2018-02-09T08:17:24+00:00Pritzker Hageman, P.A.Fred Pritzker 45 S 7th St, #2950 Minneapolis, MN, 55402 U.S.A +1.612.338.0202

A  third staff member who works in Building 15 at Brooke Army Medical Center at Fort Sam Houston, Texas has been diagnosed as being infected with Legionella pneumonia bacteria. Two other civilian staffers who worked in this building, a medical clinic, were diagnosed with legionellosis in August of 2017. Our law firm is investigating this outbreak.

Legionella pneumonia bacteria (Legionella pneumophila) is a bacteria that is commonly found in outdoors freshwater environments. It can become dangerous, however, when it is allowed to proliferate in the complex water systems of buildings. When the bacteria become airborne in the form of water vapor emanating from contaminated sources like cooling towers, hot tubs, decorative fountains, showers, or ice machines, it can cause one of two forms of legionellosis in people who breathe or aspirate the mist into their lungs: either Pontiac Fever, a mild flu-like infection that does not require hospitalization, or Legionnaires’ disease, a much more severe form of pneumonia that frequently requires a lengthy hospital stay and can lead to long-term medical complications in its victims.

Legionella in the Lungs

    Legionnella bacteria found in pneumonia patient.

According to the media source San Antonio Express-News, this third victim “fell ill with a Legionella infection” and is currently hospitalized. Curiously, this report states that none of the staffers “contracted Legionnaire’s disease, but all were treated for a Legionella infection in the hospital.” (1)

However, a second media source, KSAT, reports that these three employees did in fact contract Legionnaire’s disease, and that an outbreak was declared, per Centers for Disease Control (CDC) reporting requirements, since more than two cases of the illness had been reported within a 365-day period. (2)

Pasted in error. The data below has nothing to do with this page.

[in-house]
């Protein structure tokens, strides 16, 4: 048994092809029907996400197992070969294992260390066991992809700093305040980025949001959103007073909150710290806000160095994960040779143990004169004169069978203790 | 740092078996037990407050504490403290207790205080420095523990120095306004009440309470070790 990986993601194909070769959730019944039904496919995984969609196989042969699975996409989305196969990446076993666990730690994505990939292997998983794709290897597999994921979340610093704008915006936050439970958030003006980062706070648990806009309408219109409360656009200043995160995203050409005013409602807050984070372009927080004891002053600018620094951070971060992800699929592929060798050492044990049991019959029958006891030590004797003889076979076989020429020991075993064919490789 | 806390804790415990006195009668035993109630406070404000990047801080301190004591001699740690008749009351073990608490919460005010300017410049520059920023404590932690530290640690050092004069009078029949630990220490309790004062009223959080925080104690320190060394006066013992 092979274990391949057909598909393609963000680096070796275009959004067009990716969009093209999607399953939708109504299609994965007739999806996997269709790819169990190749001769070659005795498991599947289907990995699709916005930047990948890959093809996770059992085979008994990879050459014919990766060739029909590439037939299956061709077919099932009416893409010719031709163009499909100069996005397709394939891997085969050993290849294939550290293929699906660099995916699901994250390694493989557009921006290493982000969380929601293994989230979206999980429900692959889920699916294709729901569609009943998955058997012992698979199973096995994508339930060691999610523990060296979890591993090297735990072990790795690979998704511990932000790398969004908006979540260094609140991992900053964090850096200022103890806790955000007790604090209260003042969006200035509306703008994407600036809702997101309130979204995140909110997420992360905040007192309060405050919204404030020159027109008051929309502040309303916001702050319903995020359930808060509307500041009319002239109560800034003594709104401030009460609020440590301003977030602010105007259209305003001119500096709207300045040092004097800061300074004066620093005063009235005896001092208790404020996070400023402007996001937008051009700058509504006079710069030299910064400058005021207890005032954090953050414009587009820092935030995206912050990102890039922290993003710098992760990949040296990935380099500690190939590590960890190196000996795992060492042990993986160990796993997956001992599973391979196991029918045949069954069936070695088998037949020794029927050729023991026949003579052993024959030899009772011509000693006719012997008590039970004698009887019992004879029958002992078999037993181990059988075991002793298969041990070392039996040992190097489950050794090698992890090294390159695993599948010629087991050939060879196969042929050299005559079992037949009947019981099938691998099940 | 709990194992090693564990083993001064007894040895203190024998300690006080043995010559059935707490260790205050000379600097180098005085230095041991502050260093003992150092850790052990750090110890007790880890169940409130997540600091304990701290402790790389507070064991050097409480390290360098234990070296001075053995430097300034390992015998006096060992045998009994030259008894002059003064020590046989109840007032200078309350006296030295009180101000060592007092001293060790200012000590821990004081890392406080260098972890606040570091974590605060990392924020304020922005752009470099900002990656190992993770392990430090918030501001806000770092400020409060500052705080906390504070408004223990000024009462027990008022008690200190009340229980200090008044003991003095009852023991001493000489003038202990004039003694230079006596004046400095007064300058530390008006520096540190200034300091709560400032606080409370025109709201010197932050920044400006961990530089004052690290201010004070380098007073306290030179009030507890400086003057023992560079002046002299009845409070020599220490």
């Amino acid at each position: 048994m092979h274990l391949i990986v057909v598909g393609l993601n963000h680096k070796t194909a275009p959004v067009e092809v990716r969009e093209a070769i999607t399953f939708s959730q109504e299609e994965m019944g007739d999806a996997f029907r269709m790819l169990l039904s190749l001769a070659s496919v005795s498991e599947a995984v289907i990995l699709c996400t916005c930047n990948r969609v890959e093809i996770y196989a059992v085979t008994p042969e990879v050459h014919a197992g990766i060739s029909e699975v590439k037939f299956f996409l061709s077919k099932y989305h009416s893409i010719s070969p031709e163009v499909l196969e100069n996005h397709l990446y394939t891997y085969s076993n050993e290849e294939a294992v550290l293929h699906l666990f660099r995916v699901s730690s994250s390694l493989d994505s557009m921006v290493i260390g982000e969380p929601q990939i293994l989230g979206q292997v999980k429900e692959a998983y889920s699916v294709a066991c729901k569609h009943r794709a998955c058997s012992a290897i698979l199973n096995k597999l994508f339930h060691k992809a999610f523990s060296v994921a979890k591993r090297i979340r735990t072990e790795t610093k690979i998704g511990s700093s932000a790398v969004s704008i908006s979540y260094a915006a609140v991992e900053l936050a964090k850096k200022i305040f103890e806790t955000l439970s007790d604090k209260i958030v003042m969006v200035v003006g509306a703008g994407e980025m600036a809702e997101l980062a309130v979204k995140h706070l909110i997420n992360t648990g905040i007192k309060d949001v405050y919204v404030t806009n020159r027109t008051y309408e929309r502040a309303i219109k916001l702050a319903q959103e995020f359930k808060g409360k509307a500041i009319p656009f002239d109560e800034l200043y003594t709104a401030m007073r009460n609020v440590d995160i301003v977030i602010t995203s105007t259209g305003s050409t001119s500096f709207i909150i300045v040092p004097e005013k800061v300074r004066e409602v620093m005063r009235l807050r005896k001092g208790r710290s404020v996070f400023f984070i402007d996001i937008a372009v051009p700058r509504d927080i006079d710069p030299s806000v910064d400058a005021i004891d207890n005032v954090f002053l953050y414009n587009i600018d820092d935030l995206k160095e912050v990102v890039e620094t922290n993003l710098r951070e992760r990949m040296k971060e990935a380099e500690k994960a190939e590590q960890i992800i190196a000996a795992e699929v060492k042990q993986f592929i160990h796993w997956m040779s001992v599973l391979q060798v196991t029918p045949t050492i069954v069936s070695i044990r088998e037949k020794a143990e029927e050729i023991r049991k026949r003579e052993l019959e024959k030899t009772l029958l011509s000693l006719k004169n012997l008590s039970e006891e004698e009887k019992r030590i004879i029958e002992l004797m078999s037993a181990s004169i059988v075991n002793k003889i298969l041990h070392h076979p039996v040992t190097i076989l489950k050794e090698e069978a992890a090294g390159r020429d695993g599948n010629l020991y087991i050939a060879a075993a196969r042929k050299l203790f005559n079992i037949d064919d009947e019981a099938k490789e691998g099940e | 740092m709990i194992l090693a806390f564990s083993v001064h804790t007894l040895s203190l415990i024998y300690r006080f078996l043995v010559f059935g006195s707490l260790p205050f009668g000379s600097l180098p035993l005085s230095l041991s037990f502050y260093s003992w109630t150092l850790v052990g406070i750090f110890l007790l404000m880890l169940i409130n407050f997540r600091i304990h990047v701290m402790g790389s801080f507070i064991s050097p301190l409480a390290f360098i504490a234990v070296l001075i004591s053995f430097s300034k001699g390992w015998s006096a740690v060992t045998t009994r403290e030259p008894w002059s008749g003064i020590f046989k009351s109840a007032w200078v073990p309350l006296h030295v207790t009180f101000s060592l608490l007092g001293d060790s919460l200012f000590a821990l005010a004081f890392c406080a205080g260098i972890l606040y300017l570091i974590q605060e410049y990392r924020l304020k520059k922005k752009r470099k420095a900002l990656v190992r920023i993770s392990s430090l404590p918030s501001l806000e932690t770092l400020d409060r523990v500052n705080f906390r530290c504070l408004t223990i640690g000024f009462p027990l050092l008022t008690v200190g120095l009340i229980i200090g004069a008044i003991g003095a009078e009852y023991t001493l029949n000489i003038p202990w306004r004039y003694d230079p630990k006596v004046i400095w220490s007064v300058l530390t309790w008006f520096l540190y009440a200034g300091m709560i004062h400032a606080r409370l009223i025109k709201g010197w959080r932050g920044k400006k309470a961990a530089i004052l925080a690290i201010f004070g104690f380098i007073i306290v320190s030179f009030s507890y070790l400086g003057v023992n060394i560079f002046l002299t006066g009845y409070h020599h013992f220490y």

Building 15 is located outside but near the main BAMC hospital. In August, after the first two cases were reported, the clinic in this building was initially relocated but then later reopened. Now it has once again been relocated while the source of the Legionella contamination is being investigated.

“The health and safety of our patients and staff is our top priority, and we are working diligently with local and regional public health officials to investigate this matter … We are not currently aware of any patients or clients who have moved through Building #15 who are exhibiting symptoms.” Robert Whetstone, BAMC spokesperson

Why is Legionnaires’ Disease So Dangerous?

Although healthy people who contract the mild form of legionellosis, Pontiac Fever, merely feel a little under the weather, Legionnaires’ disease is fatal in up to 50% of cases that occur within healthcare (nosocomial) settings. The elderly, smokers, and people who have chronic medical conditions like COPD, other respiratory illness, heart disease, or cancer are particularly susceptible to contracting the more serious Legionnaires’ disease when Legionella is allowed to grow in hospital water systems.

Presenting symptoms of Legionnaire’s disease include a cough, shortness of breath, gastrointestinal distress, chest or muscle pain, headache, or mental confusion / hallucinations. Long-term complications can include chronic fatigue, malaise, difficulties with concentration, joint pain, and muscle weakness.

Anyone who has worked at or been a patient of the Building 15 medical clinic who develops these symptoms should seek medical evaluation immediately.

Although dangerous, Legionnaire’s disease is a highly preventable illness. Those who contract it following exposure to Legionella disseminated in medical facilities may have grounds to file a Legionnaires’ disease lawsuit for recovery of medical expenses, lost wages, and pain and suffering. We recommend you contact a Legionnaires’ disease lawyer to learn more about the complex issues involved and legal relief available.

Sources:
1. Sig Christenson. “BAMC finds third staffer with Legionnaire bacteria.” San Antonio Express-News. Web. Feb. 7, 2018.
2. Van Darden. “Legionella outbreak reported at Brooke Army Medical Center.” KSAT. Web. Feb. 7, 2018.